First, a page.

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Mcquay Heatpump Design hvac

Mcquay Heatpump Design hvac

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Published by mw9412096
Theory based design manual
Theory based design manual

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Published by: mw9412096 on Jan 05, 2009
Copyright:Attribution Non-commercial

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07/27/2013

 
Catalog 330
 Water Source Heat PumpDesign Manual
 A Design Manual for the Professional Engineer
 ® 
 
Catalog
C: 330-1
 
Page 2 / Catalog 330-1
Table of contents
The decentralized approach............................................................................................3-4Chapter 1. Design steps................................................................................................5-23 Allowable flow rates for closed system piping..........................................................9Flow graph for closed system piping......................................................................10Sizing the cooling coil condensate drain piping.....................................................19Chapter 2. Boilerless systems (all electric)......................................................................24Chapter 3. System variations...........................................................................................25Chapter 4. Water treatment..............................................................................................30Chapter 5. Control of loop water temperatures...............................................................32Chapter 6. Control of heat pump units............................................................................37Chapter 7. Miscellaneous design considerations............................................................41Chapter 8. Building system design worksheet................................................................46
(5/99)“McQuay” is a registered trademark of AAF-McQuay Incorporated.©AAF-McQuay Incorporated 1999. All rights reserved throughout the world.The information in this catalog supersedes and replaces previous (catalogues)(bulletins) with regards to AAF-McQuay Terminal Air Conditioning products. Illustrations cover the general appearance of AAF-McQuay products at the time of publication and AAF-McQuay reserves the right to make changes in design and construction at anytime without notice.
 
Catalog 330-1 / Page 3
The decentralized approach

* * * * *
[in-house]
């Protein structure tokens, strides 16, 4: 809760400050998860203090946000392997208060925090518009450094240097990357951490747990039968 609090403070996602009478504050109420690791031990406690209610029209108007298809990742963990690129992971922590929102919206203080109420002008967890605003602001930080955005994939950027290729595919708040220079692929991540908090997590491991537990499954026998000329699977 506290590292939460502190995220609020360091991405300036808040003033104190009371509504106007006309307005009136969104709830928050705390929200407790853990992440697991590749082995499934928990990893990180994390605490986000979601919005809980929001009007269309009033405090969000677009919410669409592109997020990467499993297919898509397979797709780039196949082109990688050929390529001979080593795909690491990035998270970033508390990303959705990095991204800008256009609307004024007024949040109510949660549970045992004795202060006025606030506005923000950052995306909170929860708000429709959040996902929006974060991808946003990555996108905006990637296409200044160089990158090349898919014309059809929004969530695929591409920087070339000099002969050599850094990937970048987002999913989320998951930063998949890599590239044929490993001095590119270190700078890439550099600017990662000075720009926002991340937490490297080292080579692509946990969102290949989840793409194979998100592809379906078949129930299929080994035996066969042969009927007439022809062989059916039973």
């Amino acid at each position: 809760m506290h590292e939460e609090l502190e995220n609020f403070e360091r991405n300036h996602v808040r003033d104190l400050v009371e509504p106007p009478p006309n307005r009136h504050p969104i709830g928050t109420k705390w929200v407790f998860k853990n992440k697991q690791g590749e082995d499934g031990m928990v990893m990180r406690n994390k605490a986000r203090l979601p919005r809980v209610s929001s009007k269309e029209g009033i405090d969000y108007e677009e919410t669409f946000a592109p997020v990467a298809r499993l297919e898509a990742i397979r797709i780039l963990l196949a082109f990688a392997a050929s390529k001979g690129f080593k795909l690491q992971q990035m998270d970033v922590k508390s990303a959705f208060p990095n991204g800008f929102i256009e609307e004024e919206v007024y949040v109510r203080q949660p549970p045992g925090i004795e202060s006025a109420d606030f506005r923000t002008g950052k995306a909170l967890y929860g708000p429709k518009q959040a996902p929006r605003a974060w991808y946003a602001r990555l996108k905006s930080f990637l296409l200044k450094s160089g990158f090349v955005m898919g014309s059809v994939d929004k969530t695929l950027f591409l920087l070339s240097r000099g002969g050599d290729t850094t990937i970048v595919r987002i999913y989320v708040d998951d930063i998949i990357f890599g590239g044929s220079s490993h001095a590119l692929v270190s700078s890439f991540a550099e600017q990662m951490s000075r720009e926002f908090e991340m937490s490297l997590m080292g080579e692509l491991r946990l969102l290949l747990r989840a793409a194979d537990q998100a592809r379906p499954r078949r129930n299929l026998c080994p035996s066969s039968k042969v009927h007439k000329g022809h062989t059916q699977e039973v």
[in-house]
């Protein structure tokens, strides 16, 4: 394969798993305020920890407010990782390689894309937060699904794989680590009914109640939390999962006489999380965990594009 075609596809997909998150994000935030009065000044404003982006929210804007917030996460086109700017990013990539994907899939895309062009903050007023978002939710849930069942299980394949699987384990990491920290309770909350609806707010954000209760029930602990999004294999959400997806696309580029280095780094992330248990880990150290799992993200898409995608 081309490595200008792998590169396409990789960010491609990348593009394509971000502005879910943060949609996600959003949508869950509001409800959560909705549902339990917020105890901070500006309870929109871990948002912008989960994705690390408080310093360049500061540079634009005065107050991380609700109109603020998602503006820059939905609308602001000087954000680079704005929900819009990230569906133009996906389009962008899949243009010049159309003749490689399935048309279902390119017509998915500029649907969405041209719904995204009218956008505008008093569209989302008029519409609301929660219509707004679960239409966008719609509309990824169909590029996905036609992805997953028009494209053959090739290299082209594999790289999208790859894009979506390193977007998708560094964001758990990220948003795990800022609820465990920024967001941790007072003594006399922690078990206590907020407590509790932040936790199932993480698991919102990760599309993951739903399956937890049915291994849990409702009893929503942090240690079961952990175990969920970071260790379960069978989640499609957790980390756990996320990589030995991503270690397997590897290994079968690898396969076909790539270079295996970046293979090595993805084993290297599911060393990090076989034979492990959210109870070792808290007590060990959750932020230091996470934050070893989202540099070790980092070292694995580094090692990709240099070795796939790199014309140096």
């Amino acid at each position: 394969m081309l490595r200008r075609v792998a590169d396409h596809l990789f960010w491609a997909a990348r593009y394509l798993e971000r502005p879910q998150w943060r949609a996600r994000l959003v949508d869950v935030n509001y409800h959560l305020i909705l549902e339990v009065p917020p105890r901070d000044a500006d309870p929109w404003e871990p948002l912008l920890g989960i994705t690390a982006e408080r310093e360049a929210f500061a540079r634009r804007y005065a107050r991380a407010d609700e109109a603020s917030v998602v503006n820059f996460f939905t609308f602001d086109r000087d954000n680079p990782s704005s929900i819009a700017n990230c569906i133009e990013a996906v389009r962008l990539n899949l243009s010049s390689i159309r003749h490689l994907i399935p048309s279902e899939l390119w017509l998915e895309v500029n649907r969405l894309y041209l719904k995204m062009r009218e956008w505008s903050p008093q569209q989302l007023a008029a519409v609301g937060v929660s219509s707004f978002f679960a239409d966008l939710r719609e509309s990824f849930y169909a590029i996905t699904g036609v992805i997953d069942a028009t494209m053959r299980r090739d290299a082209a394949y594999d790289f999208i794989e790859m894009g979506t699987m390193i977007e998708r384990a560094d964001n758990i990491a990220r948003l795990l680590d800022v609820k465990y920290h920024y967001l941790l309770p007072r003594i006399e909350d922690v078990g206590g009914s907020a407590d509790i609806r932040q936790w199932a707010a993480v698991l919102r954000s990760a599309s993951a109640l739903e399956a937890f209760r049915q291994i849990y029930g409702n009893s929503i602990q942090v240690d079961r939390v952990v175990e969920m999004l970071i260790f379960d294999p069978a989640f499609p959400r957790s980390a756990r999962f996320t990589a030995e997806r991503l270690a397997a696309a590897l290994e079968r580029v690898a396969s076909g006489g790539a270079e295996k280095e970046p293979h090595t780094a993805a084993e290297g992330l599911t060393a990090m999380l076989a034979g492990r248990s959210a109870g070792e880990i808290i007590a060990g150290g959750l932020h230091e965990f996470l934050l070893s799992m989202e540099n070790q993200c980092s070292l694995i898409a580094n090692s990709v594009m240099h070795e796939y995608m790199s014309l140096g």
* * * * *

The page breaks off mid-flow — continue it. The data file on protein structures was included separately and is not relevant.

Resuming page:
Multi-zone or multi-room buildings have two characteristicswhose importance HVAC system engineers too frequentlyunderestimate: diversity and seasonal loads (see page 4).Diversity can be defined as the non-occurrence of part ofthe cooling load. The probability of having all the peoplepresent in the building, all lights operating (or operable) andall heat producing equipment operating at the time of peakdesign load is slight with lower probability on larger build-ings. Most engineers allow for diversity of cooling load byselecting equipment with a cooling capacity smaller thanthe maximum potential cooling load. The degree of differ-ence is strictly a judgment factor. If the engineer guesseswrong, or the usage pattern of the building changes, thecooling system may wind up oversized or inadequate.Nearly all central HVAC systems have poor part-load ef-ficiencies. At design load conditions, the best central sys-tems operate magnificently, but during most of the annualoperating hours, they consume a disproportionate amountof energy, maintaining a holding pattern, contributing verylittle energy to actual building heating or cooling.The desirability of having heating or cooling available inany room, at any time, is obvious, but most central systemsfill this need with “energy bucking” approaches, which di-vide the air conditioning medium (air or water) in two; part isoverheated and part is overcooled. The medium is deliveredto the space, mixing the hot and cold quantities as requiredto maintain the desired space temperatures.Other systems are energy neutral, and newer versionshave been falsely touted as energy conservation systems.Compared with their energy wasting predecessors, they rep-resent a considerable advancement in the state of the art,but they do not actually store surplus energy for later use.The first major step in reducing the annual power con-sumption for a multi-zone or multi-room building is to abandonthe central system approach in functional areas where it hasbeen demonstrated unfit — the heating and cooling of thevarious rooms. Present technology still mandates centralsprinkler systems, and probably fresh air ventilation systems.For the heating and cooling functions, however,